Set Goals Before You Start Your Franchise Business Search
by FranchiseKing, Guest Blogger
- Created: November 6, 2012, 9:00 am
If you’re searching for the right franchise to buy, it’s important to set some goals. One reason that you’re going to want to have some specific goals set up is this: There are over 3,000 franchise opportunities to choose from! With that many choices, it’s way too easy to get lost and flounder around aimlessly, trying to find that perfect opportunity.
My aim is to make the franchise discovery process as seamless as possible. (Actually, it’s my goal.)
Goal #1- Budget
You need to decide how much you’re willing to write a check for. In other words, how much of your own money (before any business loans) are you willing to risk? For example, if you’re looking at a franchise that has a total cost of $200,000, how much of that $200,000 is going to come from the money you have on hand?
If you need help figuring out your finances, the SBA has 10 questions just for you. The goal here is to come up with a budget that you can live with.
Goal #2 - Time
Choosing, researching and buying a franchise can take a while. You need to come up with a time frame; otherwise your search for an opportunity to become your own boss may be never-ending. And before you say “Hold on, Joel; I’ll spend as much time as I need to find a franchise to buy. This is a major decision, and I want to be choosy,” hear me out.
I understand that you want to be careful. That’s what most of the articles I write here are designed to help you do. But if you go into your franchise search with no goals, in this case, no time-frame goal, you may end up in a never-ending circle of “looking.” And, looking…
In other words, having no time frame could mean making no decision. Six months from now, do you still want to be “looking?” Or, do you want to be “doing?”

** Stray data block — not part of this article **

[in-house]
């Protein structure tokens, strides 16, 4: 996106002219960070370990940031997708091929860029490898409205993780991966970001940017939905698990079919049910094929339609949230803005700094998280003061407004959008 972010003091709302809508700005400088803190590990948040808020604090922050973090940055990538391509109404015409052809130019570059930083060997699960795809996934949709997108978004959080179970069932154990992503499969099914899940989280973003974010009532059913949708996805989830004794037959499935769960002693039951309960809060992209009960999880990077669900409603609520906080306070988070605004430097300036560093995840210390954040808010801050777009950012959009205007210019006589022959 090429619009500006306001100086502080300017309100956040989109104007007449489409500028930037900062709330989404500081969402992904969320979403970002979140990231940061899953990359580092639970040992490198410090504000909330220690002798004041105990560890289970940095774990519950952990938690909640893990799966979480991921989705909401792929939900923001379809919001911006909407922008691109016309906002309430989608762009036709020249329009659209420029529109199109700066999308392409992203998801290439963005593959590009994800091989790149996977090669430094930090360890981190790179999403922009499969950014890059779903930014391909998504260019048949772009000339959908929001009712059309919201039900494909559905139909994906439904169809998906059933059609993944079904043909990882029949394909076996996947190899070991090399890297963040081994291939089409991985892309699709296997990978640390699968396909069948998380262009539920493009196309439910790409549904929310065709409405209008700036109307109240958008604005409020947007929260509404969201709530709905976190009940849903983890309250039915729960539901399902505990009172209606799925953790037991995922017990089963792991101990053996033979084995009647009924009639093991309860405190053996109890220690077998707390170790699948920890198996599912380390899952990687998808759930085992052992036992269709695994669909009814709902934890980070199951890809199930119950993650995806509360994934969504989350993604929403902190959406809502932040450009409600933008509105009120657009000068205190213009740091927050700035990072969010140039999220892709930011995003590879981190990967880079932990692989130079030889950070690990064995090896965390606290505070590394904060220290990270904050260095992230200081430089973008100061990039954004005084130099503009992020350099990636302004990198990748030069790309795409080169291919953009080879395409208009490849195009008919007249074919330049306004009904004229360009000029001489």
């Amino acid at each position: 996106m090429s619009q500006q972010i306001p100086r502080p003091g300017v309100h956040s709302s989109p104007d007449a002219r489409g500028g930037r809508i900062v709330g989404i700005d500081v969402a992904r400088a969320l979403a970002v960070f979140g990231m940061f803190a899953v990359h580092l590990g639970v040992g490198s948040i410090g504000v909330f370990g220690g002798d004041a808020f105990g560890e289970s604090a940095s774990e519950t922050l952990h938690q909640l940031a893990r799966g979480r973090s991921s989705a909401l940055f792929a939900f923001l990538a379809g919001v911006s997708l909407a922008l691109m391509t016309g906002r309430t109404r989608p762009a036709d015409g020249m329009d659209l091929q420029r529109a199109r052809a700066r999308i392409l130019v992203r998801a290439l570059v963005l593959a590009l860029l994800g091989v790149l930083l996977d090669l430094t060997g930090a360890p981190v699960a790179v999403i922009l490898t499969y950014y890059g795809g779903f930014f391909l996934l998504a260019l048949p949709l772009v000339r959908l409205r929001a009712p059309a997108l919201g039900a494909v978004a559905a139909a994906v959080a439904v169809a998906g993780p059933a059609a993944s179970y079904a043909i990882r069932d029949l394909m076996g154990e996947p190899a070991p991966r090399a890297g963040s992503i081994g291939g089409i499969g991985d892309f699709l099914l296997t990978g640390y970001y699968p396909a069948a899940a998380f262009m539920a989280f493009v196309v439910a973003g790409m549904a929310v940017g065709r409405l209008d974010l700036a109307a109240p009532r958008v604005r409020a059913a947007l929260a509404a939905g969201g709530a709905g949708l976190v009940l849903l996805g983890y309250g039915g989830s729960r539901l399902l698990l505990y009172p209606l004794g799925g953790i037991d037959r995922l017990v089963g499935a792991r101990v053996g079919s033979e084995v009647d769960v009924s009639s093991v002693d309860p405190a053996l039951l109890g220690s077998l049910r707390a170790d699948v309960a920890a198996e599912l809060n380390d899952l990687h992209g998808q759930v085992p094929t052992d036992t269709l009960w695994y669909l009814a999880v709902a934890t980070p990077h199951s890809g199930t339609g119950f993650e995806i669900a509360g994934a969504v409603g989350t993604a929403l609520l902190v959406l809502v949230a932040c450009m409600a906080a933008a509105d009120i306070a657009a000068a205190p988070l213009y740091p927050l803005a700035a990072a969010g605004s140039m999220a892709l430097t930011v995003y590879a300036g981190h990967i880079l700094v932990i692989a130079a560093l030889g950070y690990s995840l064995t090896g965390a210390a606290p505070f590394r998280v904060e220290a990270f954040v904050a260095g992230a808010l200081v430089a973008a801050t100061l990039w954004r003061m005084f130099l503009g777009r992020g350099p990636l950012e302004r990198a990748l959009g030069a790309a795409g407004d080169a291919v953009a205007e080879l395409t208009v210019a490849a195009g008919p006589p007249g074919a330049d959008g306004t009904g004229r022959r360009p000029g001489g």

Goal #3 - Use professionals
Make it your goal to use business professionals before you start searching for a franchise business opportunity. And yes, you’re going to have to invest some of your money to do this. Notice that I used the word “invest” instead of “spend.” That’s because using competent professionals is an investment in your future.
For example, most franchise agreements (contracts) are 10 years in length. That means that if you buy a franchise, you’re going to own it for 10 years. That’s a long time. And unless you’re an attorney, you’re going to discover that the legal documents that franchisors are required to send you (that you’ll be required to sign) are pretty complex.
There’s no reason to try to figure out the intricacies of these documents all by yourself. Hire a franchise attorney. They’re used to reading, and even writing, franchise documents. An accountant that’s familiar with small business-and small business taxation-should also be on your list of professionals to contact and hire.
Finally, there are several small business resources that are available at no-cost to you. Check out The Small Business Administration’s local resource page.
If your goal is to someday become the owner of a franchise, have some goals set up before you start your search.
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